How to Get Your Undergrad’s Mood in Check
New surroundings, no parents—college students are especially vulnerable to mental health struggles. Joani Geltman, the Natick-based author of A Survival Guide to Parenting Teens, shares four ways for parents to smooth the transition to the (semi)autonomous world.
Empower, don’t rescue.
If Junior is unhappy, don’t offer up his bedroom. “The danger is that a child won’t learn to tolerate uncomfortable emotions or develop coping strategies,” Geltman warns. Instead, validate his emotions by saying, “‘Anxiety is normal. Tell me what that feels like.’”
Form a partying plan.
Routine alcohol use can deplete levels of dopamine and serotonin, fueling anxiety and depression. Instead of framing that kegger as a moral choice, get scientific and explain how the body processes alcohol.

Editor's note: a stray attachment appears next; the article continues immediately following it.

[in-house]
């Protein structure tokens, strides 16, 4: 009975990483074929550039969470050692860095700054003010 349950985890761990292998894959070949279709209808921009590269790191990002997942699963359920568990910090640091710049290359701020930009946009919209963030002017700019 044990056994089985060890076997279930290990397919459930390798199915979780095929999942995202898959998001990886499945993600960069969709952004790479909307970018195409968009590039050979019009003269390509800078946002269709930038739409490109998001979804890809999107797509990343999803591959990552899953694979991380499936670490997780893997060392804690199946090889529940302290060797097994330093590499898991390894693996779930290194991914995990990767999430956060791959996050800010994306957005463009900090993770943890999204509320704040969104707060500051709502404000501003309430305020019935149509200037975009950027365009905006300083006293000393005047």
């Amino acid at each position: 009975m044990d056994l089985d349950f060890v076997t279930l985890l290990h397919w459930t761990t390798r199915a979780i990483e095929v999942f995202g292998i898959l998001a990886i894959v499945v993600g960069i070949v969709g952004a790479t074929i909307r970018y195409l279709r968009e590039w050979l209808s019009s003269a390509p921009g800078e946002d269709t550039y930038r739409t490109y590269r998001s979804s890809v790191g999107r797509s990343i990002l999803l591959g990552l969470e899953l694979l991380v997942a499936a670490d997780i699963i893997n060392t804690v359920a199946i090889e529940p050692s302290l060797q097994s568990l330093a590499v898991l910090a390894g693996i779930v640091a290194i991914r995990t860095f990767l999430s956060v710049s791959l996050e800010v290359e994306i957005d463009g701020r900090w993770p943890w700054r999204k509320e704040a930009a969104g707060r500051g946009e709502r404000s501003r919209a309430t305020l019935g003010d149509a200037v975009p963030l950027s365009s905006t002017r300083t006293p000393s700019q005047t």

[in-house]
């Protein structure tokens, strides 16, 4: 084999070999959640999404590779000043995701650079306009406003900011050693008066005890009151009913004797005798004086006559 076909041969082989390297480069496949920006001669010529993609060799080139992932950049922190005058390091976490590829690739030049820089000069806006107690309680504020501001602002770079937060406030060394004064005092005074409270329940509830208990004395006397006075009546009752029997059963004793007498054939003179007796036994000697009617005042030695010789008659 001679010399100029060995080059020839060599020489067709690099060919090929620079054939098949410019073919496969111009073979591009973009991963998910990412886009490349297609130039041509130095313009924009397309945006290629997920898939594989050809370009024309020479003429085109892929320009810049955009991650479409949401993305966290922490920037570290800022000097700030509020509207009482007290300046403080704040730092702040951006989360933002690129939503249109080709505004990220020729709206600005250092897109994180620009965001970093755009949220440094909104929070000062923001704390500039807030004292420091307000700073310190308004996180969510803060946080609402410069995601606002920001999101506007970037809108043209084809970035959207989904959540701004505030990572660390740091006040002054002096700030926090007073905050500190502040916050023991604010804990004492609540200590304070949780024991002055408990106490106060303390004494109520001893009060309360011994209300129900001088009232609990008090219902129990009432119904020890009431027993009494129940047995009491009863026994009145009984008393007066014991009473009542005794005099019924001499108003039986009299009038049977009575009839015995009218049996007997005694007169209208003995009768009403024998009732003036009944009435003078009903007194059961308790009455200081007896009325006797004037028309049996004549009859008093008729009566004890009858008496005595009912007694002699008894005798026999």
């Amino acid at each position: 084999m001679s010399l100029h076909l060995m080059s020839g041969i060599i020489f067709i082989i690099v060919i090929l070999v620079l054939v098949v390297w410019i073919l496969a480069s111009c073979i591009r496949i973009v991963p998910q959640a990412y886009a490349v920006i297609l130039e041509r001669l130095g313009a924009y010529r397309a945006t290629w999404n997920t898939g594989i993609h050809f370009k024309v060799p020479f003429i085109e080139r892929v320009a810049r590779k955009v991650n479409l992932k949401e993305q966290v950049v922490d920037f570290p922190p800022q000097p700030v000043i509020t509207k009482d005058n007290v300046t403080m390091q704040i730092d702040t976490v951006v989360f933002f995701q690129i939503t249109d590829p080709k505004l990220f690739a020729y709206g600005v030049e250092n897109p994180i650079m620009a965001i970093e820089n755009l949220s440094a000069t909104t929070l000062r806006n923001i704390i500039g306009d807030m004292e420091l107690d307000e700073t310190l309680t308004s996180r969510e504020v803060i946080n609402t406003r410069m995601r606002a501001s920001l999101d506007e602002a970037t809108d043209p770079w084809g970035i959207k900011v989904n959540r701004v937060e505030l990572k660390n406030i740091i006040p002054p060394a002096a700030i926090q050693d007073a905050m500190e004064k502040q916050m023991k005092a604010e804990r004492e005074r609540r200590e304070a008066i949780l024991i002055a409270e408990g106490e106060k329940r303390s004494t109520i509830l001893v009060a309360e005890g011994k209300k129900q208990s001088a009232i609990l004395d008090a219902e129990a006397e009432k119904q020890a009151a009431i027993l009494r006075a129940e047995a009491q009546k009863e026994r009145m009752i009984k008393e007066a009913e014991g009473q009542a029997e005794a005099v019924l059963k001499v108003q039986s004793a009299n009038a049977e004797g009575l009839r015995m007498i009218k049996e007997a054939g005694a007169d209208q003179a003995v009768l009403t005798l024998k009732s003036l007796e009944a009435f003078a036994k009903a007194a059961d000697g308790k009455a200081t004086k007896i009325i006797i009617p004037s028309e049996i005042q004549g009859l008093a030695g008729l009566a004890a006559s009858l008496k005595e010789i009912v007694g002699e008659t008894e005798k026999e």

Encourage a schedule.
“College students have more time than ever to do what they want,” Geltman says. In this distorted framework, kids can procrastinate and nap too much. Push them to schedule their homework to avoid feeling overwhelmed.
Bring in the pros.
Still worried? It may be time to seek outside support. McLean Hospital’s College Mental Health Program, for example, helps more than 600 young adults every year.